Dr Joanna Reynolds MSc PhD

Assistant Professor in Social Science


I am an Assistant Professor with the NIHR School for Public Health Research at LSHTM (SPHR@L), exploring the processes and practices of public health practitioners' engagement with alcohol licensing in local authorities.  I completed my PhD thesis in 2016, following research conducted with SPHR@L, and supervised by Mark Petticrew and Matt Egan (SEHR).  I explored how 'community' was enacted through a community-based empowerment initiative, to contribute to approaches for evaluating such (complex) interventions and interpreting their impacts on health inequalities. 

Previously, I worked at the School as a Research Fellow in Social Science for three years as part of the ACT Consortium.  In this role, I gave social science support to a range of studies in health service settings across Africa and Asia, seeking to improve diagnosis and appropriate treatment of malaria. 

I have an undergraduate degree in Social Anthropology from Cambridge University (2005) and an MSc in Public Health from LSHTM (2010).  My research background is primarily qualitative, applying social science to various areas of public health research, in both lower and higher income country settings.  Previous research has included intervention evaluation, public health in medical education, medical research ethics and most recently, malaria diagnosis and treatment interventions.  I have previously worked for an NGO in Ghana helping design and deliver behaviour change activities for health promotion campaigns.




I am a module co-organiser for the Qualitative Methodologies module, and have previously taught on the Medical Anthropology and Principles and Practice of Public Health modules.  I am a tutor for the MSc Public Health and deliver teaching on qualitative methods for the Bloomsbury Transferable Skills Programme.


My academic interests include the social determinants of health, health inequalities, evaluation methods for 'complex interventions', qualitative methodologies including ethnography, and research ethics.

I am currently leading a mixed methods study exploring the influences on public health contributions to alcohol licensing processes in local government in England.  I have an interest in how the 'local' is conceptualised and enacted through alcohol policy, evidence and discourse.

I have conducted ethnographic research exploring enactments of 'community' through a community empowerment initiative, to contribute to theorisation of community engagement practices, and to methodological approaches to evaluating 'complex' interventions.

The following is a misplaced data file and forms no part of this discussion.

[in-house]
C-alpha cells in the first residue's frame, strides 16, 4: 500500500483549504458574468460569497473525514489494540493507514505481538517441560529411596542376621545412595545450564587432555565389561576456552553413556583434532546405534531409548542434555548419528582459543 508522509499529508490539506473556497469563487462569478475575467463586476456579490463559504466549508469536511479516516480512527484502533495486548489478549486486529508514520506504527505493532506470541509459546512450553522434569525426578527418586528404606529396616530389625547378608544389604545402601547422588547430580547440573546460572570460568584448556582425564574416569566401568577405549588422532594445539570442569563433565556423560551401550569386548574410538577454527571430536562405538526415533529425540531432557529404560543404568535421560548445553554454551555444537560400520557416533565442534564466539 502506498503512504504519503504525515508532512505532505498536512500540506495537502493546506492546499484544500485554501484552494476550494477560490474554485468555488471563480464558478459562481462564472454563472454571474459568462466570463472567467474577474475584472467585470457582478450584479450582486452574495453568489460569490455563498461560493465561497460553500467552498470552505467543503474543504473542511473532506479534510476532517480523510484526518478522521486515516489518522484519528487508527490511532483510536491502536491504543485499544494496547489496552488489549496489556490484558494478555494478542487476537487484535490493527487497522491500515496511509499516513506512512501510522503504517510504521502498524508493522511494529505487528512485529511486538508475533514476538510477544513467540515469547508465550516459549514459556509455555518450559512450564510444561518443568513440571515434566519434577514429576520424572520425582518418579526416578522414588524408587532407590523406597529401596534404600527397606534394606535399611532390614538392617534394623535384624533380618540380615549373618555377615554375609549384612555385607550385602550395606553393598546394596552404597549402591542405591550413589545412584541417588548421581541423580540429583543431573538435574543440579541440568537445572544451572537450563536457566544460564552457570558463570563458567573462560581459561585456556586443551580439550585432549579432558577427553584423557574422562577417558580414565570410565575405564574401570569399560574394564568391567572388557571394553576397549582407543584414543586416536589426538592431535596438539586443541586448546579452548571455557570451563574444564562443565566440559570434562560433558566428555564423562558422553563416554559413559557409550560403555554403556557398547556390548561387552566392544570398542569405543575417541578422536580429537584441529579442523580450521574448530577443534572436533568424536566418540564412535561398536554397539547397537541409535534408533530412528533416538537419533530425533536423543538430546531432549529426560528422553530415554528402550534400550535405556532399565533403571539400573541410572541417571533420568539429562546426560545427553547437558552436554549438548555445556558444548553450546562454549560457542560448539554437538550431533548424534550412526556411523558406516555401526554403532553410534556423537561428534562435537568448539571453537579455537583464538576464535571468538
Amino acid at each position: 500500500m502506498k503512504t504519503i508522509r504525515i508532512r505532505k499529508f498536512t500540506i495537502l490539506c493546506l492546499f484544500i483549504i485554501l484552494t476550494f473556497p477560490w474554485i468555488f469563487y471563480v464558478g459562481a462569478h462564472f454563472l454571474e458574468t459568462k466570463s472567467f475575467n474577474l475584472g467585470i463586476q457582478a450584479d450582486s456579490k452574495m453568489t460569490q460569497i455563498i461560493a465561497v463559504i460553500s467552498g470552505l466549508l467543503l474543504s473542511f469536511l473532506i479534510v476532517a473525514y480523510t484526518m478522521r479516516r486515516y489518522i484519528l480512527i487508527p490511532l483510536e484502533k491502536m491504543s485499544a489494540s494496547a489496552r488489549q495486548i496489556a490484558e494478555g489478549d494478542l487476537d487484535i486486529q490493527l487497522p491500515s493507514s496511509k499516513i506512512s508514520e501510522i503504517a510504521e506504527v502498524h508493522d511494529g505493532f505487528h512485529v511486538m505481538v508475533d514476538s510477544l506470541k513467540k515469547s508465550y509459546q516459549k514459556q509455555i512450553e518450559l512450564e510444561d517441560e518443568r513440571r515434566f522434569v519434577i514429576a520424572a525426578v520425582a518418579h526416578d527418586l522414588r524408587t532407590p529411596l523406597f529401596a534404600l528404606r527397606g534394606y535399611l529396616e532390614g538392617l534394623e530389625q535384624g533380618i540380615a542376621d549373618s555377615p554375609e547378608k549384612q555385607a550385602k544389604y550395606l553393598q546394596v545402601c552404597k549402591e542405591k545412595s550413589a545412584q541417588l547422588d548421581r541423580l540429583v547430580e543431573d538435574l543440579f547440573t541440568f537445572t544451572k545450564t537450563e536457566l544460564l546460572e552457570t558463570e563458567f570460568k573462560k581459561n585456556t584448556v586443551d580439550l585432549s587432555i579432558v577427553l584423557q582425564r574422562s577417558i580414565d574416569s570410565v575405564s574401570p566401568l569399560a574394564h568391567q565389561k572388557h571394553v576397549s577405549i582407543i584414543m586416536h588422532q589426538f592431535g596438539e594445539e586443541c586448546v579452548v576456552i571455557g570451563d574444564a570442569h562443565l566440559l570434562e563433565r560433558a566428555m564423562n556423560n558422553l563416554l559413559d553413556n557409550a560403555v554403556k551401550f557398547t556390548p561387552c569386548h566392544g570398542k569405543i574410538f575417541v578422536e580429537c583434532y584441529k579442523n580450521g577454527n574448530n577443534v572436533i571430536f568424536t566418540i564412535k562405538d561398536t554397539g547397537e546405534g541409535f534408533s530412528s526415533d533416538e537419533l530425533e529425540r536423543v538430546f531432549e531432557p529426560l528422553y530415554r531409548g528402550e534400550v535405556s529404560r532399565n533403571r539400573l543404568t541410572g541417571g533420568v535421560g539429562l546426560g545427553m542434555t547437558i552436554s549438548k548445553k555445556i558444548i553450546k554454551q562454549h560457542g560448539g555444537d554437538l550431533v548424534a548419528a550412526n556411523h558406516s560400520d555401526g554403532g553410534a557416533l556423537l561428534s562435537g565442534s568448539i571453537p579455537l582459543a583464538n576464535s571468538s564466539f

I have previously worked on a programme of research around interventions for improving malaria diagnosis and treatment, as part of the ACT Consortium.  This research engaged with methodological approaches to evaluating complex interventions in low-resource, health system settings; with meanings of participation in clinical research; and with conceptualisations and experiences of diagnostic technologies for improving healthcare delivery in a range of settings.

Research areas

  • Alcohol
  • Complex interventions
  • Diagnostics
  • Equity
  • Ethics
  • Ethnography
  • Evidence use
  • Global Health
  • Health inequalities
  • Health policy
  • Health promotion
  • Inequalities
  • Methodology
  • Public health
  • Qualitative methods
  • Social and structural determinants of health


  • Anthropology
  • Operational research
  • Social Sciences

Disease and Health Conditions

  • Malaria


  • Europe & Central Asia (all income levels)
  • South Asia
  • Sub-Saharan Africa (developing only)


  • Afghanistan
  • Cameroon
  • Ghana
  • Nigeria
  • Tanzania
  • Uganda
  • United Kingdom

Other interests

  • ACT
  • Actor-network theory
  • Africa
  • Alcohol Policy
  • Antiretroviral Therapy
  • Behaviour Theory
  • Community
  • Community Mobilisation
  • Constructivism
  • Developing countries
  • Diagnostics,
  • Ethnography Of Medical Research
  • Evaluation
  • Geography
  • Medical Anthropology
  • Neighborhood effects; built environment;
  • Participatory Approaches To Health
  • Regeneration
  • Science and Technology Studies
  • Space
  • collaboration
  • community participation
  • local government
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